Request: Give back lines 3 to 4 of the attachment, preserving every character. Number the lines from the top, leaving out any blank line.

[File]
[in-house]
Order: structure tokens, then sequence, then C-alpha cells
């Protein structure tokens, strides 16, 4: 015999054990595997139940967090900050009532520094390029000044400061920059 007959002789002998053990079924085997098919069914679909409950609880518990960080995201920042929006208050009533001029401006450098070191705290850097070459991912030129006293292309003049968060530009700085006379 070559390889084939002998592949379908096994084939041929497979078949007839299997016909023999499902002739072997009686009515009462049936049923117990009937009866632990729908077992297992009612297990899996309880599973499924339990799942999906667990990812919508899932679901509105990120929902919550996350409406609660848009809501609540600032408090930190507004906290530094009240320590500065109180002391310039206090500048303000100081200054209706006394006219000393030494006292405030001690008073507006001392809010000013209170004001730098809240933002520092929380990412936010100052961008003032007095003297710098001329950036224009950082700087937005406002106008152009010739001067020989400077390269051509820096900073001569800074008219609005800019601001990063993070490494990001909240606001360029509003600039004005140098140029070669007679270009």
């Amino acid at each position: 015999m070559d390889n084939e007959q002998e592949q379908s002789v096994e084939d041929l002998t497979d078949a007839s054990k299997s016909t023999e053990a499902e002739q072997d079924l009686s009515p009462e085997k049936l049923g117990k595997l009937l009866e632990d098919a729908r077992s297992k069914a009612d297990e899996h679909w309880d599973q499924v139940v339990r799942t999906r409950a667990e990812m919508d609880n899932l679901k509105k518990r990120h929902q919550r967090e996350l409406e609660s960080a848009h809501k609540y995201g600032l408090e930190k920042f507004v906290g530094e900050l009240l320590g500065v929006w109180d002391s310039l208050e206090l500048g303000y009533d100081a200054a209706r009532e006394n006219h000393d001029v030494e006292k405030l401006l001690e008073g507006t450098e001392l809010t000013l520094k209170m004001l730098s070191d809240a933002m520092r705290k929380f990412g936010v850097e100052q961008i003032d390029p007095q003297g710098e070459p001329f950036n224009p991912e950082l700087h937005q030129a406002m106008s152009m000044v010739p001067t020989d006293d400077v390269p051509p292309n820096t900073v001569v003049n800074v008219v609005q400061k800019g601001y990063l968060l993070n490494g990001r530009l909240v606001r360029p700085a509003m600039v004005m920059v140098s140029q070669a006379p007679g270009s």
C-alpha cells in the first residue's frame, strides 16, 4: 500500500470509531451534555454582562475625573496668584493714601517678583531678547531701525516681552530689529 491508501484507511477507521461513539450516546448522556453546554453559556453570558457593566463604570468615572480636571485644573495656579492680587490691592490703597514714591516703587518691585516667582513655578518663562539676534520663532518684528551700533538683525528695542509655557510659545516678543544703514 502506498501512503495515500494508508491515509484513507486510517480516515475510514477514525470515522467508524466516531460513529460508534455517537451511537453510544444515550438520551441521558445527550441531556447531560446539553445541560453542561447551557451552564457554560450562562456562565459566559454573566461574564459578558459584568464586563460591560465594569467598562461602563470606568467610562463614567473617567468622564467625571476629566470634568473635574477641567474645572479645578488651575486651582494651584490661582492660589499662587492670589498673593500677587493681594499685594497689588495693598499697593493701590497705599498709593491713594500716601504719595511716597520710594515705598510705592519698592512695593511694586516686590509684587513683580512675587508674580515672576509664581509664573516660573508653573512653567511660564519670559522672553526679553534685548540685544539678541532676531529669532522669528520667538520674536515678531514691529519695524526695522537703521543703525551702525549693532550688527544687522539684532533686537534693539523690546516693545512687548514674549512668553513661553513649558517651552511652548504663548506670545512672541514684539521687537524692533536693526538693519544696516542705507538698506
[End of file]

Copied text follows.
């Protein structure tokens, strides 16, 4: 015999054990595997139940967090900050009532520094390029000044400061920059 007959002789002998053990079924085997098919069914679909409950609880518990960080995201920042929006208050009533001029401006450098070191705290850097070459991912030129006293292309003049968060530009700085006379 070559390889084939002998592949379908096994084939041929497979078949007839299997016909023999499902002739072997009686009515009462049936049923117990009937009866632990729908077992297992009612297990899996309880599973499924339990799942999906667990990812919508899932679901509105990120929902919550996350409406609660848009809501609540600032408090930190507004906290530094009240320590500065109180002391310039206090500048303000100081200054209706006394006219000393030494006292405030001690008073507006001392809010000013209170004001730098809240933002520092929380990412936010100052961008003032007095003297710098001329950036224009950082700087937005406002106008152009010739001067020989400077390269051509820096900073001569800074008219609005800019601001990063993070490494990001909240606001360029509003600039004005140098140029070669007679270009």
């Amino acid at each position: 015999m070559d390889n084939e007959q002998e592949q379908s002789v096994e084939d041929l002998t497979d078949a007839s054990k299997s016909t023999e053990a499902e002739q072997d079924l009686s009515p009462e085997k049936l049923g117990k595997l009937l009866e632990d098919a729908r077992s297992k069914a009612d297990e899996h679909w309880d599973q499924v139940v339990r799942t999906r409950a667990e990812m919508d609880n899932l679901k509105k518990r990120h929902q919550r967090e996350l409406e609660s960080a848009h809501k609540y995201g600032l408090e930190k920042f507004v906290g530094e900050l009240l320590g500065v929006w109180d002391s310039l208050e206090l500048g303000y009533d100081a200054a209706r009532e006394n006219h000393d001029v030494e006292k405030l401006l001690e008073g507006t450098e001392l809010t000013l520094k209170m004001l730098s070191d809240a933002m520092r705290k929380f990412g936010v850097e100052q961008i003032d390029p007095q003297g710098e070459p001329f950036n224009p991912e950082l700087h937005q030129a406002m106008s152009m000044v010739p001067t020989d006293d400077v390269p051509p292309n820096t900073v001569v003049n800074v008219v609005q400061k800019g601001y990063l968060l993070n490494g990001r530009l909240v606001r360029p700085a509003m600039v004005m920059v140098s140029q070669a006379p007679g270009s």